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Worried about the titanium in dental implants?

Common concerns about titanium are answered here

So, you have lost a tooth or some teeth and are looking for a more permanent solution than dentures or bridges? Good for you!

There are many options open to you; depending on your general oral health, physical health and age (you have to be over 18), you may be a suitable candidate for oral implants. Fitted to your jaw, these restorative appliances act as a synthetic root for a dental team to attach false teeth to. The fitting is usually straightforward and once in place, the implant(s) can take between 3-6 months to fuse to your jaw.

But many patients in general have expressed concerns relating to the fitting of oral implants; specifically, the material that the synthetic root is made from (titanium) and how it interacts with the body and the health of the person it is affixed to.

So, back to the key point; why is titanium used as the primary material for dental implants Melbourne? Read on to find out the answer to this question and more.

Why are implants made from titanium?

In simple terms, most oral implants in use today are made from titanium because it is biocompatible with bone structure.

It is a hardy metal, perfect for imitating the root of a tooth but, most importantly, it fuses to the bone that it is placed into over time. Hence, why when your oral implants are fitted, a period of 3-6 months is normally required for the implant to fuse.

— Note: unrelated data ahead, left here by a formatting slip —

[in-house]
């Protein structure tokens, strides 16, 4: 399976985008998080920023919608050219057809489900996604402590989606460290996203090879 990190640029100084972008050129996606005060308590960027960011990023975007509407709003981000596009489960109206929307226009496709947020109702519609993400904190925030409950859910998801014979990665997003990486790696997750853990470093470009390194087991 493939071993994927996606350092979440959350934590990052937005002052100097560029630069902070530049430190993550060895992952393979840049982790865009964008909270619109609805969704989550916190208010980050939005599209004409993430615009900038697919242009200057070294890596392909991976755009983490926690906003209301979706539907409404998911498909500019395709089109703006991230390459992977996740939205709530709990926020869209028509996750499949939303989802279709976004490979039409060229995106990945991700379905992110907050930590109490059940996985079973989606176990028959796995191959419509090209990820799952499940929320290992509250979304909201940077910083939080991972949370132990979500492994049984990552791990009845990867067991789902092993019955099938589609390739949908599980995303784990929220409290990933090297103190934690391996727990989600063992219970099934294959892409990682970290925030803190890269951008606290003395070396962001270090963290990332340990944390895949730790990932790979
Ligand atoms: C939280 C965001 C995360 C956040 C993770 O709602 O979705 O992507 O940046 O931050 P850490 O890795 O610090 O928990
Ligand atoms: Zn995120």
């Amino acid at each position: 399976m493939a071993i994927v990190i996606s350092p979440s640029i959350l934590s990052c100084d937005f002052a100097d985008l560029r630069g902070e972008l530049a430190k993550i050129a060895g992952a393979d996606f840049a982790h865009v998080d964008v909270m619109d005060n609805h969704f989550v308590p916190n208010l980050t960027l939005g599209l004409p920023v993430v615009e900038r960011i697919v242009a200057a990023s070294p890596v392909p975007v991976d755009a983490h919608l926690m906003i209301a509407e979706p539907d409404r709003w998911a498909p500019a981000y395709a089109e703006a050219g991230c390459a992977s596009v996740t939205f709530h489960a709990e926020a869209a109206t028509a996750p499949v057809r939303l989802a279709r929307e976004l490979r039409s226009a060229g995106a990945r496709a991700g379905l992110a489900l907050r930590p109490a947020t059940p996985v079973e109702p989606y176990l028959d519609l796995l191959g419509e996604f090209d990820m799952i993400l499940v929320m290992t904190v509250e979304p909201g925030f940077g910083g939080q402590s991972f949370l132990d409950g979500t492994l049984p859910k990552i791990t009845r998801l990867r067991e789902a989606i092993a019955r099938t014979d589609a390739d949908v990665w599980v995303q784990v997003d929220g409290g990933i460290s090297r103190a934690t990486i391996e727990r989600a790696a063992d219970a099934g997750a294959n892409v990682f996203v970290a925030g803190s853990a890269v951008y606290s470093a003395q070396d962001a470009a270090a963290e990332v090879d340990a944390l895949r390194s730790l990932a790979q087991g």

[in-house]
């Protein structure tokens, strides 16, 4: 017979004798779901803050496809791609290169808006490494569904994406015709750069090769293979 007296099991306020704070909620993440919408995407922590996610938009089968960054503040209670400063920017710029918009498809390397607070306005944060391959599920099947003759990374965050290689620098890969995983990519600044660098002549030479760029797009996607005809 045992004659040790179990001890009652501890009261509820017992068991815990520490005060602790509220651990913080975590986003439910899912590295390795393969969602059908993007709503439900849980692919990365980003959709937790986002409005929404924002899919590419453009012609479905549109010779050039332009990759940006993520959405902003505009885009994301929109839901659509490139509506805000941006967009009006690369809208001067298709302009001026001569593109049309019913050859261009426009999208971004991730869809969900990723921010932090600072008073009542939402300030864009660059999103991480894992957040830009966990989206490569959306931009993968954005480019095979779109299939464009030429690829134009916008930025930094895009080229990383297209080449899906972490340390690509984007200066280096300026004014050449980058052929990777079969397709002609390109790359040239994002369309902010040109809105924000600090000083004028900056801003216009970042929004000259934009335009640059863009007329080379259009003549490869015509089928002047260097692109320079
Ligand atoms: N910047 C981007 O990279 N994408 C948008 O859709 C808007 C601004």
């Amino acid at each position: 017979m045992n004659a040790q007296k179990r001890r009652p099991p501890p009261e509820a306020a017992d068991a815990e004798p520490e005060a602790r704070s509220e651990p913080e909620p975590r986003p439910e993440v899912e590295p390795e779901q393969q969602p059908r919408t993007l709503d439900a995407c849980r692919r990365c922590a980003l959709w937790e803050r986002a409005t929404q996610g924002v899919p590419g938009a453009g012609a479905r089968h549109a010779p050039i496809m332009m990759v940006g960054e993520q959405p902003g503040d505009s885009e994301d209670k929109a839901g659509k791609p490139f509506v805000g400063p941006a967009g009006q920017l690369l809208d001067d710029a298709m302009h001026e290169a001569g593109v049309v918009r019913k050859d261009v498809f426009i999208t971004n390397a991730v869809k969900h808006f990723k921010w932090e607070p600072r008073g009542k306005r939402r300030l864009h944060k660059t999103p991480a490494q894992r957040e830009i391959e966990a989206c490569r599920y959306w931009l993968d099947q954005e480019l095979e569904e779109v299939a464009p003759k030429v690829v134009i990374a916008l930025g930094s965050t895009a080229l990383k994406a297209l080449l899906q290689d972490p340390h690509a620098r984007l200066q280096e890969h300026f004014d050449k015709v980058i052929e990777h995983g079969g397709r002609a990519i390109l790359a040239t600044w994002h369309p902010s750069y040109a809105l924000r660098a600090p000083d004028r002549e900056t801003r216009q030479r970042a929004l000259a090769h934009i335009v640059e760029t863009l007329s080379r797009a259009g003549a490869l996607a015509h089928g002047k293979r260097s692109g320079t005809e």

Titanium is also hardy and is resistant to bacterial growth; it is also inert, meaning that it is exceedingly unlikely that a person who has a titanium pin (or in this case an implant) will develop an allergy. Different from other metals, it is also immune to being detected with a metal detector.

Can you develop allergies to implants?

It is exceedingly unlikely that you will develop an allergy to titanium.

Another reason it is used across multiple surgeries and as the material of choice for oral implants is that it is biologically inert. Very few people develop allergies to it and it is unlikely to be rejected by your body.

Of course, if you are concerned that you may be developing an allergy to a fitted implant, please book an appointment with your dental team for a check-up immediately.

Can I fly with oral implants?

Yes, it is perfectly safe to fly while having oral implants.

Many patients have concerns that oral implants will be detected when they walk through the metal detector before getting on a plane. But, as titanium is not magnetic, it is non-reactive when you enter a metal detector.

Will the titanium warp with time?

It is not likely that the titanium in an oral implant will warp.

However, during the fusing period, it is possible for them to move, thus they may protrude at an odd angle. If you suspect that your oral implant(s) is moving, book yourself in for an appointment with your dentist promptly!


Any surgical or invasive procedure carries risks. Before proceeding you should seek a second opinion from an appropriately qualified health practitioner.